Nurses play an important role in supporting families who are faced with the critical illness and death of their child. Grieving families desire compassionate, sensitive care that respects their wishes and meets their needs. Families often wish to continue relationships and maintain lasting connections with hospital staff following their child’s death. A structured bereavement program that supports families both at the end of their child’s life and throughout their grief journey can meet this need.
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Pediatric Care| December 01 2015
Caring for Pediatric Patients’ Families at the Child’s End of Life
Jodi E. Mullen, RN-BC, MS, CCRN, CCNS, ACCNS-P;
Jodi E. Mullen is a clinical leader, pediatric intensive care unit, University of Florida Health, Shands Children’s Hospital, Gainesville, Florida.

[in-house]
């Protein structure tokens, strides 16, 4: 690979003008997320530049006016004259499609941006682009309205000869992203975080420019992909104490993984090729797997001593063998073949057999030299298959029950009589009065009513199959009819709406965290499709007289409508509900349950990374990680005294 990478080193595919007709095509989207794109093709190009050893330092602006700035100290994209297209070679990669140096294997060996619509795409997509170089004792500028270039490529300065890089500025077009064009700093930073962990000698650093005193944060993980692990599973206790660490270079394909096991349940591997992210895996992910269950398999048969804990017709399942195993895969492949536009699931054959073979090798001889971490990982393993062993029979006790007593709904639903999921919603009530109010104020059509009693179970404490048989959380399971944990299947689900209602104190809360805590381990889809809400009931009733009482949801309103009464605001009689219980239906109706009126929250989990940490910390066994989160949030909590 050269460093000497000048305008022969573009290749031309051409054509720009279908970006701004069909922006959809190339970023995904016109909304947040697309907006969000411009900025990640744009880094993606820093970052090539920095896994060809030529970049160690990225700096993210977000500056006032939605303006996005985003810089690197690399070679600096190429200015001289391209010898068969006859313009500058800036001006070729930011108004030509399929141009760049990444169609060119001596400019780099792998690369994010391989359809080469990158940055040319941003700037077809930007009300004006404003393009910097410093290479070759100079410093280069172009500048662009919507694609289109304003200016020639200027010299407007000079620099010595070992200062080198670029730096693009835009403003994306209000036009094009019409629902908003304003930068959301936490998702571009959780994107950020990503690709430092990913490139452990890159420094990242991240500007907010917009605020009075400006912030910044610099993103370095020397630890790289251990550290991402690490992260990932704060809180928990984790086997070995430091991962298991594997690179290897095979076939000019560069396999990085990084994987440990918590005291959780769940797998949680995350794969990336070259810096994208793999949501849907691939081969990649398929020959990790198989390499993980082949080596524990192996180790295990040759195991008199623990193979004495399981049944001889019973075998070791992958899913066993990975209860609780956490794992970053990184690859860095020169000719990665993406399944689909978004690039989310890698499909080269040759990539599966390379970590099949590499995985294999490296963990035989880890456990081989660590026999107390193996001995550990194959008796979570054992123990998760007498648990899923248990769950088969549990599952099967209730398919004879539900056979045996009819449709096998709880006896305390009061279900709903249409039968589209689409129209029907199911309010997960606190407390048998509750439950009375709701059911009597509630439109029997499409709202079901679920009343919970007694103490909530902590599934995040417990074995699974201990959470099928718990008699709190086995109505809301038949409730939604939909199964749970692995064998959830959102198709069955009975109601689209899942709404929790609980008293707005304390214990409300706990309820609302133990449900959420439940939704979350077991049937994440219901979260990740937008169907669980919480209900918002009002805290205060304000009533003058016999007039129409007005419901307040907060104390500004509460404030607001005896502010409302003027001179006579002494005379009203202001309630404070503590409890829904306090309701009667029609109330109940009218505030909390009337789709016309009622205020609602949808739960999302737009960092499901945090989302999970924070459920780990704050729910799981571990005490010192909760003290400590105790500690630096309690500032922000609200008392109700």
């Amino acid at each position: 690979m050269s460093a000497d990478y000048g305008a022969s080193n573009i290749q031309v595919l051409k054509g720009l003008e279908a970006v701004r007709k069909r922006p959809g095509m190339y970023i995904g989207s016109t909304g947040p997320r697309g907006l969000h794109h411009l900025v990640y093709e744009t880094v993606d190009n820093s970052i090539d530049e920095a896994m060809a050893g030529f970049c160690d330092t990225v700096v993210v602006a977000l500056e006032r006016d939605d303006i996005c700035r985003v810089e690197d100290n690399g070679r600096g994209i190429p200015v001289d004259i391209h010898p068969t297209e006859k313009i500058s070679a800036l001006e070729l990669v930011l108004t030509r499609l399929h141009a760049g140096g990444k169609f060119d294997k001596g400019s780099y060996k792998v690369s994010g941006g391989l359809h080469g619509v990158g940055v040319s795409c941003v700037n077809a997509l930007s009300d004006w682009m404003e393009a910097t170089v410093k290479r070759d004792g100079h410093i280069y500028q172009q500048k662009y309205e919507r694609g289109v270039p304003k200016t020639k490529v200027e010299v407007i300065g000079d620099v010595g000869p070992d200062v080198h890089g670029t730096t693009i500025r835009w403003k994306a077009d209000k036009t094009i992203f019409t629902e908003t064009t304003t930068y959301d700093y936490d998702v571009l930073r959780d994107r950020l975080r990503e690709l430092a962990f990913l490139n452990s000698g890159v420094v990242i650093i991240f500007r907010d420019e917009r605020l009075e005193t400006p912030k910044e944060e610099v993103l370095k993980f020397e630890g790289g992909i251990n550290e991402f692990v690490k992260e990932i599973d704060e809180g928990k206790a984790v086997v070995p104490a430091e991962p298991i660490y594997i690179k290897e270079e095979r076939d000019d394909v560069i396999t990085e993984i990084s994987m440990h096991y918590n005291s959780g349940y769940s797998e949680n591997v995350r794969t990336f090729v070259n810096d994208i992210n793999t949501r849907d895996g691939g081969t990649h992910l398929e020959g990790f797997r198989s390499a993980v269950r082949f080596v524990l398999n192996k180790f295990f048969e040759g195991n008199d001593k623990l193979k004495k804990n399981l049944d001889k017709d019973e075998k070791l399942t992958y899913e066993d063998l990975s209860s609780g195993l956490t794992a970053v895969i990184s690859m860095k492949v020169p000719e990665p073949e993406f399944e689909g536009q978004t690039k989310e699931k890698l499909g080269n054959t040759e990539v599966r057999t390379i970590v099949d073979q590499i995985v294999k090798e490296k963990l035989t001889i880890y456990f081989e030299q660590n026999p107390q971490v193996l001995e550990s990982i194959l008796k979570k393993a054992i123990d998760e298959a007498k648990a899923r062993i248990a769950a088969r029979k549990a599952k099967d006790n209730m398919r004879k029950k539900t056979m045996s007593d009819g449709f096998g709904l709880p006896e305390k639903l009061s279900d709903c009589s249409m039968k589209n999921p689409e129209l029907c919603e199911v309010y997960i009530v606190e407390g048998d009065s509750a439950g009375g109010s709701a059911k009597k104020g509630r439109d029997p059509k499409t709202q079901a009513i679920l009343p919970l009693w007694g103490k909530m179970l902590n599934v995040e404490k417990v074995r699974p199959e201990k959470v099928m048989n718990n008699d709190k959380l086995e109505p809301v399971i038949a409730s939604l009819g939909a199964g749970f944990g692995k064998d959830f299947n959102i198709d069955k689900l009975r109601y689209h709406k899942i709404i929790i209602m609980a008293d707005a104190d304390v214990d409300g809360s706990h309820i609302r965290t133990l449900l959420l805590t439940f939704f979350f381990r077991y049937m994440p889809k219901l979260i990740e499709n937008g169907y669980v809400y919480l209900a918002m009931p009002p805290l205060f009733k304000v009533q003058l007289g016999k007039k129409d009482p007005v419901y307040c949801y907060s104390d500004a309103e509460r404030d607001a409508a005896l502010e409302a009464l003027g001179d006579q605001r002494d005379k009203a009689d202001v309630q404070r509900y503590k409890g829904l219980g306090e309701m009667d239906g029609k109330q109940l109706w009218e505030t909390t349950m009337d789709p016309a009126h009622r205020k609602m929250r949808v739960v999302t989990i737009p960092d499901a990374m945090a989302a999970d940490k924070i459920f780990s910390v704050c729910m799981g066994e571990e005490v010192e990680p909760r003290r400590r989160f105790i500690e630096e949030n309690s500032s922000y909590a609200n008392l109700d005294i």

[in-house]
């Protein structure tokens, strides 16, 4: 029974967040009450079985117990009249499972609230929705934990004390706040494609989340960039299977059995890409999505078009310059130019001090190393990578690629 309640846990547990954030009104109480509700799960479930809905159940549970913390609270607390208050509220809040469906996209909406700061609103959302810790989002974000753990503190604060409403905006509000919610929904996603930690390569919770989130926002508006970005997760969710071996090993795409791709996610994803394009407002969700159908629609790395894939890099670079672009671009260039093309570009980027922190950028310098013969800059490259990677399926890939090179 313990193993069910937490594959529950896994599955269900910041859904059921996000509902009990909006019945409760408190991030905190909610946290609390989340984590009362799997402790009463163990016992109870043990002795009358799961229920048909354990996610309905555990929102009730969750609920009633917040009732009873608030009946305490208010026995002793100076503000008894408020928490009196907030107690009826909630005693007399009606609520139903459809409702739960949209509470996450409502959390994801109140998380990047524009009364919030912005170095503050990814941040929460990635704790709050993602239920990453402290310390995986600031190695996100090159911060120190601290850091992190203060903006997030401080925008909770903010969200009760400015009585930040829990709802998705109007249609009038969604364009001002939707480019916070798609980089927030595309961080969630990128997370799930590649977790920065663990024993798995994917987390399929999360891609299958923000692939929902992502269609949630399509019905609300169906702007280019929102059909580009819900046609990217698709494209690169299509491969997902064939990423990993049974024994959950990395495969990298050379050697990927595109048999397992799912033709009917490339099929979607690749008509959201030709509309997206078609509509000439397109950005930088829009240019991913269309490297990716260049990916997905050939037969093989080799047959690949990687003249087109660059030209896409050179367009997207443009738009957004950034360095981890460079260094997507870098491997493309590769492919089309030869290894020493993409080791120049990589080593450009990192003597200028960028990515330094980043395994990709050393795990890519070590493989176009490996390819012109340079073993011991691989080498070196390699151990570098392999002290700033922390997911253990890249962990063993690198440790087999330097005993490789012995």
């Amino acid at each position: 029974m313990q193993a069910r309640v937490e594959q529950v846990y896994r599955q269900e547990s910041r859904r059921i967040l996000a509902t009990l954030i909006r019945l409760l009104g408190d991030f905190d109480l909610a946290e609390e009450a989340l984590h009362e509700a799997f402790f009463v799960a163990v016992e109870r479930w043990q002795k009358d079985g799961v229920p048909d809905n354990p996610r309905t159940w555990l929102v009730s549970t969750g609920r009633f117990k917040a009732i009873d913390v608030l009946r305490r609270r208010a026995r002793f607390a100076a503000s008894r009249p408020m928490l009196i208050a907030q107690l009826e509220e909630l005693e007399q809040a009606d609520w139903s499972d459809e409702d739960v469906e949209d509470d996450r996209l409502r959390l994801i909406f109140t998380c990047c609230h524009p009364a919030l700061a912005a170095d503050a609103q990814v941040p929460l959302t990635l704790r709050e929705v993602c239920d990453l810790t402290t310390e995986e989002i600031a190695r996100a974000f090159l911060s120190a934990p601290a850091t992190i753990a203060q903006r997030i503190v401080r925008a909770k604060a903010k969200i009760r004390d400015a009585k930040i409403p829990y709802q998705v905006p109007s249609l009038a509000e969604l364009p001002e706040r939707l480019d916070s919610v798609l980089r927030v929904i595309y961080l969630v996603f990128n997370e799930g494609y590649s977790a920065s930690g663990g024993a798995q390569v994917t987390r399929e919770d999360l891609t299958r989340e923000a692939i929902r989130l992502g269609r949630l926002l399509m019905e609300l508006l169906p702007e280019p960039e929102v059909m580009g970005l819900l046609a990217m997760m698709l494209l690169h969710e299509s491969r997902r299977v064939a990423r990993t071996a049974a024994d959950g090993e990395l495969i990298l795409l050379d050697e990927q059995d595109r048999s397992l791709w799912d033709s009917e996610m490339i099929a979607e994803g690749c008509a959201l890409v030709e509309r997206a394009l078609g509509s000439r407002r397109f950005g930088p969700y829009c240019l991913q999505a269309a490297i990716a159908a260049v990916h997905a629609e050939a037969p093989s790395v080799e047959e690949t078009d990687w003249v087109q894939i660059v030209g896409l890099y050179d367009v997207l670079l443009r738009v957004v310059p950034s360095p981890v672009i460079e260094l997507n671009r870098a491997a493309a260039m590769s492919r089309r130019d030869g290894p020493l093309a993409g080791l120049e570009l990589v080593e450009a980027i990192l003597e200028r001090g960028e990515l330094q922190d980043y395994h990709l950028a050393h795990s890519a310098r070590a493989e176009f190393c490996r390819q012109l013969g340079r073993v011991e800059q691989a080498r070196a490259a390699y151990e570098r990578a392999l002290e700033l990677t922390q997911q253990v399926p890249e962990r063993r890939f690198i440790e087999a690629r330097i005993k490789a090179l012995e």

Corresponding author: Jodi E. Mullen, rn-bc, ms, ccrn, ccns. accns-p, Clinical Leader, Pediatric Intensive Care Unit, University of Florida Health, Shands Children’s Hospital, 1600 SW Archer Rd, PO Box 100335, Gainesville, FL 32610 (e-mail: email@example.com).
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Melissa R. Reynolds, RN, MSN, NE-BC;
Jennifer S. Larson, LCSW, ACHP-SW
Crit Care Nurse (2015) 35 (6): 46–56.
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Jodi E. Mullen, Melissa R. Reynolds, Jennifer S. Larson; Caring for Pediatric Patients’ Families at the Child’s End of Life. Crit Care Nurse 1 December 2015; 35 (6): 46–56. doi: https://doi.org/10.4037/ccn2015614
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